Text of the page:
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January 1987, Volume 37, Issue 1

Original Article


Feroze Akhund  ( College of Family Medicine, Pakistan, Karachi. )
M.F. Khan  ( College of Family Medicine, Pakistan, Karachi. )
Amanat Mohsin  ( College of Family Medicine, Pakistan, Karachi. )
S. Haroon Ahmed  ( Dept of Neuropsychiatry, Jinnah Postgraduate Medical Centre, Karachi. )


An attempt is made to document the prevalence of psychiatric disorder among the adult population of three general practices in Karachi. After a brief course in psychiatry we tried to identify broad diagnostic categories like psychosis, neurosis, anxiety-depression syndrome, psychosomatic and somatopsychic distur­bances. Being aware of our limitations we can with confidence state that the prevalence of psychiatric disorder among the adult patients attending our practice is much higher than 12% which this study reports
(JPMA 37 2, 1987).


The developing countries are depending heavily on the concepts and natural history of psychiatric disorders derived from the investigation of Western societies. No attempt has been made to generate our own data for the incidence and prevalence of various disorders. It is important for reasons of planning and developing mental health services based on objective realities.
WHO Expert Committee on Mental Health1 (1975) reported that in developing countries mental disorder cause severe disablement and incapacity in 10% of every population at some period in their lives. They include such disorders as schizophrenia, affective psychosis and organic brain syndromes. Much higher rates are found if other conditions are included such as neurosis, epilepsy, mental retardation and drug dependence. In another study 10,000 physicians practising in Austria, Germany, France, Italy, Switzerland concluded that 10% of all patients consulting these doctors were depressed and among half of them the depression was masked.2 From the private practice of 74 doctors in Switzerland (excluding psychiatrists and paediatricians) 18% of the patient sample of 1,260 were found to be depressed.3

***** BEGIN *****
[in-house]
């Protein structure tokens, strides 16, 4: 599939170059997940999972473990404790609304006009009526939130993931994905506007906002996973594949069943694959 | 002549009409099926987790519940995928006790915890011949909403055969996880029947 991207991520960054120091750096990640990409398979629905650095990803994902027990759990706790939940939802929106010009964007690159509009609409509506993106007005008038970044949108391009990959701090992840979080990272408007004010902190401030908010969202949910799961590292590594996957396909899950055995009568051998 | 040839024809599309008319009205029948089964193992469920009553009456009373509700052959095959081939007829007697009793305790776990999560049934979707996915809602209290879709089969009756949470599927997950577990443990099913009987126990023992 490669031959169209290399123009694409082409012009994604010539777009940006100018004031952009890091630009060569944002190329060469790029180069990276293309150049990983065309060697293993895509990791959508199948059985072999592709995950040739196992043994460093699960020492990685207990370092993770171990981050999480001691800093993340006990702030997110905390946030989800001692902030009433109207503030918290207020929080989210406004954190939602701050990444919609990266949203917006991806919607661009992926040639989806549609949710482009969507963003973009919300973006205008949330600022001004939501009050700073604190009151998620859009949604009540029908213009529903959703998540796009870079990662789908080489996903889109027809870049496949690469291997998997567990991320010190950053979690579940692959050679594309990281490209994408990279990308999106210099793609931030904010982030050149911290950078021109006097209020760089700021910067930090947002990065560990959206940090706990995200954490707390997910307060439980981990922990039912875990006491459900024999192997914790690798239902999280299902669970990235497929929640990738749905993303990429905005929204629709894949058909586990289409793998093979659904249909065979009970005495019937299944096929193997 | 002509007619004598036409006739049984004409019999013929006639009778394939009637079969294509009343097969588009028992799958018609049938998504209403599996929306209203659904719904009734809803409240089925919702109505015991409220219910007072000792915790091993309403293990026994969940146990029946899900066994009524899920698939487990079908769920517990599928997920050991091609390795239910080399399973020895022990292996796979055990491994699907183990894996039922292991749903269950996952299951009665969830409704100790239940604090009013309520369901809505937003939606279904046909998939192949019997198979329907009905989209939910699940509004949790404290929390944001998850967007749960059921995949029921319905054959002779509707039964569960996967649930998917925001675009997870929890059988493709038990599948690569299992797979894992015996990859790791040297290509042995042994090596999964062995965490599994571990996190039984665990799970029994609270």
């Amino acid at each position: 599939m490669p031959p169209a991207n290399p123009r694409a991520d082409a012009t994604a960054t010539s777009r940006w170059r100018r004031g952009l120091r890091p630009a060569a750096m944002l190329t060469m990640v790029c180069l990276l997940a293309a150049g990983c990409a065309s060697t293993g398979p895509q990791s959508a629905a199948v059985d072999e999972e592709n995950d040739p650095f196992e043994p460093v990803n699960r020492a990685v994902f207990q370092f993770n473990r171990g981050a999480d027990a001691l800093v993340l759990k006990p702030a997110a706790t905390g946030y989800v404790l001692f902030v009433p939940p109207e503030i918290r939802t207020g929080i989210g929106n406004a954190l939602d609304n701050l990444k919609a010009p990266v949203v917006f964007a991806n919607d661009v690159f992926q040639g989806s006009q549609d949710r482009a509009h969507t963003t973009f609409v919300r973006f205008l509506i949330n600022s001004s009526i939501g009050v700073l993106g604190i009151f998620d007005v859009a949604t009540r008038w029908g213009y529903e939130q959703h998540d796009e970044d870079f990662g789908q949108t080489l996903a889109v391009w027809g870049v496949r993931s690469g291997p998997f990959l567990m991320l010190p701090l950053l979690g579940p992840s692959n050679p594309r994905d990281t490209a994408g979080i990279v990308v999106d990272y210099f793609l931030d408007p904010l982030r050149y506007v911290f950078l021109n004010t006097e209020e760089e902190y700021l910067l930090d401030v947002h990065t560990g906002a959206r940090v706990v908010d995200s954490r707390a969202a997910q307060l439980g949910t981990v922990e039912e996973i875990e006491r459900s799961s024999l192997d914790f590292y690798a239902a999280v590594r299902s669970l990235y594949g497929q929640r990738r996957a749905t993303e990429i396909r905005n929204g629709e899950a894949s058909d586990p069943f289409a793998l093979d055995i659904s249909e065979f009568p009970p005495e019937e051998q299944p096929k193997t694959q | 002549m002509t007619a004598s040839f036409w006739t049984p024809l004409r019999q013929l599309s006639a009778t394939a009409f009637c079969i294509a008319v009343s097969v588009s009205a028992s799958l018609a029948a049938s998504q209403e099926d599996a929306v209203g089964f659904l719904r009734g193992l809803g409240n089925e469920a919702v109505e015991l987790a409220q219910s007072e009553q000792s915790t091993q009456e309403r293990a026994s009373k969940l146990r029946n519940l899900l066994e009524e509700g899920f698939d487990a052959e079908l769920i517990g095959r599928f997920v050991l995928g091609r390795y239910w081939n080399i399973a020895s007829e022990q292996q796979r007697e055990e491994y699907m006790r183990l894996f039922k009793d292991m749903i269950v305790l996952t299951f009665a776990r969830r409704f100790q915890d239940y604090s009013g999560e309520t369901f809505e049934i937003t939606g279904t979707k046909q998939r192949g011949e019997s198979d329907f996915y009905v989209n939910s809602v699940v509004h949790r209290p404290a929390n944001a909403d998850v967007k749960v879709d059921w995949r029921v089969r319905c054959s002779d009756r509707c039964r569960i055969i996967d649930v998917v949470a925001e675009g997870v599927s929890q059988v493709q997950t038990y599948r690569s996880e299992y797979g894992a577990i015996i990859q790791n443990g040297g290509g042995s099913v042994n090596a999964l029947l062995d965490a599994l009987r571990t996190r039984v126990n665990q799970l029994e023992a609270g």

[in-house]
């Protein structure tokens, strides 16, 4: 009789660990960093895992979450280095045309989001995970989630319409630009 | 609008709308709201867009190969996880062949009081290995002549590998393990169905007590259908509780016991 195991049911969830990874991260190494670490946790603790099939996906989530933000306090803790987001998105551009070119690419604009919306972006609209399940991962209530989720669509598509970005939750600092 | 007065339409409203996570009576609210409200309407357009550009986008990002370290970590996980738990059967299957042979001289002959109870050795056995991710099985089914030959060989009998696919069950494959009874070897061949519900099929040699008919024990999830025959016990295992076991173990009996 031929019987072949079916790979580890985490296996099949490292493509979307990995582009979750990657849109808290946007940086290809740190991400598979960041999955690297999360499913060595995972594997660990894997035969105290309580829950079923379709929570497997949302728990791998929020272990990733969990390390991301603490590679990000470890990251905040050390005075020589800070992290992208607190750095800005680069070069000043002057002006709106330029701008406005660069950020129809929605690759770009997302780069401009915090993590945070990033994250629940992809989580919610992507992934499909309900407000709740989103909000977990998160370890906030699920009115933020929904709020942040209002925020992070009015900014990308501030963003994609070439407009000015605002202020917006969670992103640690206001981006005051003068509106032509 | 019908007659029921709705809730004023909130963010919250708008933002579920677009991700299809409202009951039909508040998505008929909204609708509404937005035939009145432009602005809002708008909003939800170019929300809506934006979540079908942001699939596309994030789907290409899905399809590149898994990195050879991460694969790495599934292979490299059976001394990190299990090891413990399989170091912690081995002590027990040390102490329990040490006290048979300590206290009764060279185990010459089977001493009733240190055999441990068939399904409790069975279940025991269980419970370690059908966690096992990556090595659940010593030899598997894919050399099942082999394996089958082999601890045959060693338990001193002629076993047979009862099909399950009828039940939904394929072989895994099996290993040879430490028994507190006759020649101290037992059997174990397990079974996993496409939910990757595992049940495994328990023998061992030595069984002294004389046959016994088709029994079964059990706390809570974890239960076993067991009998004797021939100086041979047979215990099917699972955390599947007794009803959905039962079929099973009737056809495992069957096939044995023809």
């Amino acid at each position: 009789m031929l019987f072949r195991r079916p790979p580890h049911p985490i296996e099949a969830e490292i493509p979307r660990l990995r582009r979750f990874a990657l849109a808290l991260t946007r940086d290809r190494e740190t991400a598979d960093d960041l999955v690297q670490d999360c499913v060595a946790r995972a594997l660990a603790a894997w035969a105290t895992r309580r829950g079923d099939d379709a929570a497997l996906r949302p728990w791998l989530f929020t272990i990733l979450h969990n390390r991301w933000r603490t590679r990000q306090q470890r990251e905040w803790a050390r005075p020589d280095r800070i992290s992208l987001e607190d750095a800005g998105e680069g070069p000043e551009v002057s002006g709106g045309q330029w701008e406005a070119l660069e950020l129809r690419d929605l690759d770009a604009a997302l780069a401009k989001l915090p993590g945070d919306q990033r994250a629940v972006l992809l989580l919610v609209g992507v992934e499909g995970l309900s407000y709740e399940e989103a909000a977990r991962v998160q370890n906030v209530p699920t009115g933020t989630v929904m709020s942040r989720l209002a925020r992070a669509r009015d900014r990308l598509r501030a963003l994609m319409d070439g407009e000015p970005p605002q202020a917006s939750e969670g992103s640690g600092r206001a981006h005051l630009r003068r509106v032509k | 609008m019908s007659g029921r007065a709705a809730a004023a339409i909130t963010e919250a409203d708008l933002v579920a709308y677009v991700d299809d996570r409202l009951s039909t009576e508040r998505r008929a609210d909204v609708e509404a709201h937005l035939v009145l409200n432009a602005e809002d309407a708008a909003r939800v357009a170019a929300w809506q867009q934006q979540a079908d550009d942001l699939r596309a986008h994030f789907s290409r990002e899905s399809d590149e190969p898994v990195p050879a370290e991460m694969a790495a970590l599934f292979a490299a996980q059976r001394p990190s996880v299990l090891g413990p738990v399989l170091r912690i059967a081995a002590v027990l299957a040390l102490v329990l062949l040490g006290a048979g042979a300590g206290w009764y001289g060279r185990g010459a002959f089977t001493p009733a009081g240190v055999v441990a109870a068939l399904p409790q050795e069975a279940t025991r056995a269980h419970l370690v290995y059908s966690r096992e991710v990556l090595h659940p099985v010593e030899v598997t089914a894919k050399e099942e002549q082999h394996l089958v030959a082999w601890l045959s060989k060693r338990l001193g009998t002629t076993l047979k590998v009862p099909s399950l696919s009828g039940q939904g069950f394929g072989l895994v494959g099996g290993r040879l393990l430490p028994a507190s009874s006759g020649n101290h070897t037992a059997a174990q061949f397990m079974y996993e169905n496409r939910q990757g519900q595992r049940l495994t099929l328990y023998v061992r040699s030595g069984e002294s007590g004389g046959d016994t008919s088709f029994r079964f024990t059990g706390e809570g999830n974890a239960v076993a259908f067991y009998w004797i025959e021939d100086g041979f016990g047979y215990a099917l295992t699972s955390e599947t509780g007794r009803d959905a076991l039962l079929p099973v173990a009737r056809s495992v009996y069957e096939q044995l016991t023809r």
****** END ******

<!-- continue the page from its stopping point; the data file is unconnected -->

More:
In the absence of any data on incidence or prevalence of psychiatric morbidity in Pakistan this is a humble effort in this direction. After an intensive four weeks course in psychiatry for family physicians at the department of Neuro­psychiatry, Jinnah Postgraduate Medical Centre, Karachi an offer was made to enlist all the participants to conduct a survey on the prevalence of psychiatric illness in their area of practice. Out of eighteen, eleven agreed to participate but only three could carry out the data collection as agreed.
The material was collected from three practices located in different, parts of the city (A-PECHS, B-Shershah, C-Frere Road). Hence­forth referred as practice (A, B & C). The time and period of data collection by the three practices was also different (Table - 1).
The broad categories of disorders to be identified were Anxiety depressions syndrome, psychosis (Schizophrenia, hypomania and acute psychotic reactions were combined), Hysteria and related neurotic conditions, and psychosomatic and somato-psychic disorders which were lumped together. In a separate category of other’s included were Qatra (white discharge before or after micturation), impotence and drug dependence.
Infanes and children under 14 were excluded from the study.


Average age of patients in all the practices is 35.5 years, males predominate in A and B but itis reverse in practice C. This is explained on the basis of location of the clinics. Practice A was situated in industrial area and B in a shopping centre. They cater for the workers from social security and families residing in hutments and small flats. Practice C is in middle class residential cum business locality (Table 1).